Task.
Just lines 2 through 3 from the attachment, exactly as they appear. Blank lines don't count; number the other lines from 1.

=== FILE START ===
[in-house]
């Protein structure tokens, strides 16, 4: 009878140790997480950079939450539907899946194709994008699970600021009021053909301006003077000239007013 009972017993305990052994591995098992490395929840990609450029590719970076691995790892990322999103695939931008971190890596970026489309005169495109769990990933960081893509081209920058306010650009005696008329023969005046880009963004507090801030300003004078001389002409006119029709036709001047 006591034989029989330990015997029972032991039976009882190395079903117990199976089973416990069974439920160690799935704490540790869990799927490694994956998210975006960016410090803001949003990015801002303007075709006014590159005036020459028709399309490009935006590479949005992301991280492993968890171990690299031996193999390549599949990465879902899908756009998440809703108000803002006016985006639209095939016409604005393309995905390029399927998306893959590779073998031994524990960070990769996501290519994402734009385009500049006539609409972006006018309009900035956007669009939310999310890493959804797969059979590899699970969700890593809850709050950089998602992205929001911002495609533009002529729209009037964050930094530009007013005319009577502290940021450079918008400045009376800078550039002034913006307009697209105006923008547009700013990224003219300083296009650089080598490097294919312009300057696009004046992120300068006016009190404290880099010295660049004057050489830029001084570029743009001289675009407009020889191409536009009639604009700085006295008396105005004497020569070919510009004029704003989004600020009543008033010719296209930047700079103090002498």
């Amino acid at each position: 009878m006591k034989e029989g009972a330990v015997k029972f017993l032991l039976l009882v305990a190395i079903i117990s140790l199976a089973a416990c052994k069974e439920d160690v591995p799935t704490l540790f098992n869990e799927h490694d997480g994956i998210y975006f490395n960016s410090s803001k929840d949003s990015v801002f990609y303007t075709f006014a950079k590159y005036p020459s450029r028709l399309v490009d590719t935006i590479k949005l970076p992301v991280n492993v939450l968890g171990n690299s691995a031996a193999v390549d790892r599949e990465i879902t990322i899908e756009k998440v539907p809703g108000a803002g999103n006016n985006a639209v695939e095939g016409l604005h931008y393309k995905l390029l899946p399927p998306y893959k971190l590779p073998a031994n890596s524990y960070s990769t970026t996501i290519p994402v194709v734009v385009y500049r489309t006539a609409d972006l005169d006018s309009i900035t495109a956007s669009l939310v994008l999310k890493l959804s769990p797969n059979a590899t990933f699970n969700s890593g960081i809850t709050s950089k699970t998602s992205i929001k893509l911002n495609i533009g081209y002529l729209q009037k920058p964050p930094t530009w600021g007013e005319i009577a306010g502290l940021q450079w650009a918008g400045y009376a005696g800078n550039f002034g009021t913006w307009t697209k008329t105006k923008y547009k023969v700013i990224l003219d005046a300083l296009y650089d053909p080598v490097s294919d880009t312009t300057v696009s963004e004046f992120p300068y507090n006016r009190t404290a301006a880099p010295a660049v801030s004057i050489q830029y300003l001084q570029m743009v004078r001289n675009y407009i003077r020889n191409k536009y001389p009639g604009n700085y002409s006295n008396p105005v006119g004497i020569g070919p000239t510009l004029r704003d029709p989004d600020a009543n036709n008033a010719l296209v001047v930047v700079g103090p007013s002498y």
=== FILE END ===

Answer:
């Protein structure tokens, strides 16, 4: 009878140790997480950079939450539907899946194709994008699970600021009021053909301006003077000239007013 009972017993305990052994591995098992490395929840990609450029590719970076691995790892990322999103695939931008971190890596970026489309005169495109769990990933960081893509081209920058306010650009005696008329023969005046880009963004507090801030300003004078001389002409006119029709036709001047 006591034989029989330990015997029972032991039976009882190395079903117990199976089973416990069974439920160690799935704490540790869990799927490694994956998210975006960016410090803001949003990015801002303007075709006014590159005036020459028709399309490009935006590479949005992301991280492993968890171990690299031996193999390549599949990465879902899908756009998440809703108000803002006016985006639209095939016409604005393309995905390029399927998306893959590779073998031994524990960070990769996501290519994402734009385009500049006539609409972006006018309009900035956007669009939310999310890493959804797969059979590899699970969700890593809850709050950089998602992205929001911002495609533009002529729209009037964050930094530009007013005319009577502290940021450079918008400045009376800078550039002034913006307009697209105006923008547009700013990224003219300083296009650089080598490097294919312009300057696009004046992120300068006016009190404290880099010295660049004057050489830029001084570029743009001289675009407009020889191409536009009639604009700085006295008396105005004497020569070919510009004029704003989004600020009543008033010719296209930047700079103090002498």
């Amino acid at each position: 009878m006591k034989e029989g009972a330990v015997k029972f017993l032991l039976l009882v305990a190395i079903i117990s140790l199976a089973a416990c052994k069974e439920d160690v591995p799935t704490l540790f098992n869990e799927h490694d997480g994956i998210y975006f490395n960016s410090s803001k929840d949003s990015v801002f990609y303007t075709f006014a950079k590159y005036p020459s450029r028709l399309v490009d590719t935006i590479k949005l970076p992301v991280n492993v939450l968890g171990n690299s691995a031996a193999v390549d790892r599949e990465i879902t990322i899908e756009k998440v539907p809703g108000a803002g999103n006016n985006a639209v695939e095939g016409l604005h931008y393309k995905l390029l899946p399927p998306y893959k971190l590779p073998a031994n890596s524990y960070s990769t970026t996501i290519p994402v194709v734009v385009y500049r489309t006539a609409d972006l005169d006018s309009i900035t495109a956007s669009l939310v994008l999310k890493l959804s769990p797969n059979a590899t990933f699970n969700s890593g960081i809850t709050s950089k699970t998602s992205i929001k893509l911002n495609i533009g081209y002529l729209q009037k920058p964050p930094t530009w600021g007013e005319i009577a306010g502290l940021q450079w650009a918008g400045y009376a005696g800078n550039f002034g009021t913006w307009t697209k008329t105006k923008y547009k023969v700013i990224l003219d005046a300083l296009y650089d053909p080598v490097s294919d880009t312009t300057v696009s963004e004046f992120p300068y507090n006016r009190t404290a301006a880099p010295a660049v801030s004057i050489q830029y300003l001084q570029m743009v004078r001289n675009y407009i003077r020889n191409k536009y001389p009639g604009n700085y002409s006295n008396p105005v006119g004497i020569g070919p000239t510009l004029r704003d029709p989004d600020a009543n036709n008033a010719l296209v001047v930047v700079g103090p007013s002498y």